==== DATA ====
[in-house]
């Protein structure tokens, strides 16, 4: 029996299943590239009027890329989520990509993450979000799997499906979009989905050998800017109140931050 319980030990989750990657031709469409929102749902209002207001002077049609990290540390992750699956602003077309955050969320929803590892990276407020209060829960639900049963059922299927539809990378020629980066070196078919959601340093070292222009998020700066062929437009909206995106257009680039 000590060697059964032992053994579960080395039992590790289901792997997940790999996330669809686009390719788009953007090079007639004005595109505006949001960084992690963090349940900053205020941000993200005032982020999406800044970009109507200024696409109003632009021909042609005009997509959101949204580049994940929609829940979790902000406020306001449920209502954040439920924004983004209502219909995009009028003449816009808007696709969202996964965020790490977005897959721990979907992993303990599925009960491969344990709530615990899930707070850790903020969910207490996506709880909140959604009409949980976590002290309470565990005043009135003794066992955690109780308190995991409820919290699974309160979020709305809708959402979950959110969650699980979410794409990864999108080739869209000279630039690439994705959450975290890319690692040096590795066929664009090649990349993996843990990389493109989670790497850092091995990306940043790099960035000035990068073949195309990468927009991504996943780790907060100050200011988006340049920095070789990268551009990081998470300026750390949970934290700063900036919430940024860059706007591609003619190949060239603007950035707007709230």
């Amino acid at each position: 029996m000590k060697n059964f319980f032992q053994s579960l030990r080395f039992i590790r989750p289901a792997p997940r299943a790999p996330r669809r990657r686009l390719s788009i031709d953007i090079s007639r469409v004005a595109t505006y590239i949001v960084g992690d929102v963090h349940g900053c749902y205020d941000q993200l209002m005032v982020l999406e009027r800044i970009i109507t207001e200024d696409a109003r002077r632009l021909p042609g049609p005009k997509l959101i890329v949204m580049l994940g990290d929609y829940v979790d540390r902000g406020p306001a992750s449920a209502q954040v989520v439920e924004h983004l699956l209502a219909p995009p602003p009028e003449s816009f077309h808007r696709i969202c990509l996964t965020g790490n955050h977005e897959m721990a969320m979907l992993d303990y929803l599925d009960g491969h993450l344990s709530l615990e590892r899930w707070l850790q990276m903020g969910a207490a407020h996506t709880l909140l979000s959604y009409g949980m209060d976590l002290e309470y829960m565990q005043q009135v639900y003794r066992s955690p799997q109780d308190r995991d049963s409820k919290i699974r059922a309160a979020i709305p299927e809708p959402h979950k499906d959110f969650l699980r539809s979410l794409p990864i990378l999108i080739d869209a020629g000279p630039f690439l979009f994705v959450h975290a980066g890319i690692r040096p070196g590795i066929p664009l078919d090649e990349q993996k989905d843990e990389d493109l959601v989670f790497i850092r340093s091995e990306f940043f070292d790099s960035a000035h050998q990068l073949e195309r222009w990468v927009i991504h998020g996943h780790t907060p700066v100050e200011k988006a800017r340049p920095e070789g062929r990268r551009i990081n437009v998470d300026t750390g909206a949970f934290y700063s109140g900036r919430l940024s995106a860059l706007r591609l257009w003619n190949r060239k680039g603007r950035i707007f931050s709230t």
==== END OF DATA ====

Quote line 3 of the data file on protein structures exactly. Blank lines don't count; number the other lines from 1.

């Amino acid at each position: 029996m000590k060697n059964f319980f032992q053994s579960l030990r080395f039992i590790r989750p289901a792997p997940r299943a790999p996330r669809r990657r686009l390719s788009i031709d953007i090079s007639r469409v004005a595109t505006y590239i949001v960084g992690d929102v963090h349940g900053c749902y205020d941000q993200l209002m005032v982020l999406e009027r800044i970009i109507t207001e200024d696409a109003r002077r632009l021909p042609g049609p005009k997509l959101i890329v949204m580049l994940g990290d929609y829940v979790d540390r902000g406020p306001a992750s449920a209502q954040v989520v439920e924004h983004l699956l209502a219909p995009p602003p009028e003449s816009f077309h808007r696709i969202c990509l996964t965020g790490n955050h977005e897959m721990a969320m979907l992993d303990y929803l599925d009960g491969h993450l344990s709530l615990e590892r899930w707070l850790q990276m903020g969910a207490a407020h996506t709880l909140l979000s959604y009409g949980m209060d976590l002290e309470y829960m565990q005043q009135v639900y003794r066992s955690p799997q109780d308190r995991d049963s409820k919290i699974r059922a309160a979020i709305p299927e809708p959402h979950k499906d959110f969650l699980r539809s979410l794409p990864i990378l999108i080739d869209a020629g000279p630039f690439l979009f994705v959450h975290a980066g890319i690692r040096p070196g590795i066929p664009l078919d090649e990349q993996k989905d843990e990389d493109l959601v989670f790497i850092r340093s091995e990306f940043f070292d790099s960035a000035h050998q990068l073949e195309r222009w990468v927009i991504h998020g996943h780790t907060p700066v100050e200011k988006a800017r340049p920095e070789g062929r990268r551009i990081n437009v998470d300026t750390g909206a949970f934290y700063s109140g900036r919430l940024s995106a860059l706007r591609l257009w003619n190949r060239k680039g603007r950035i707007f931050s709230t």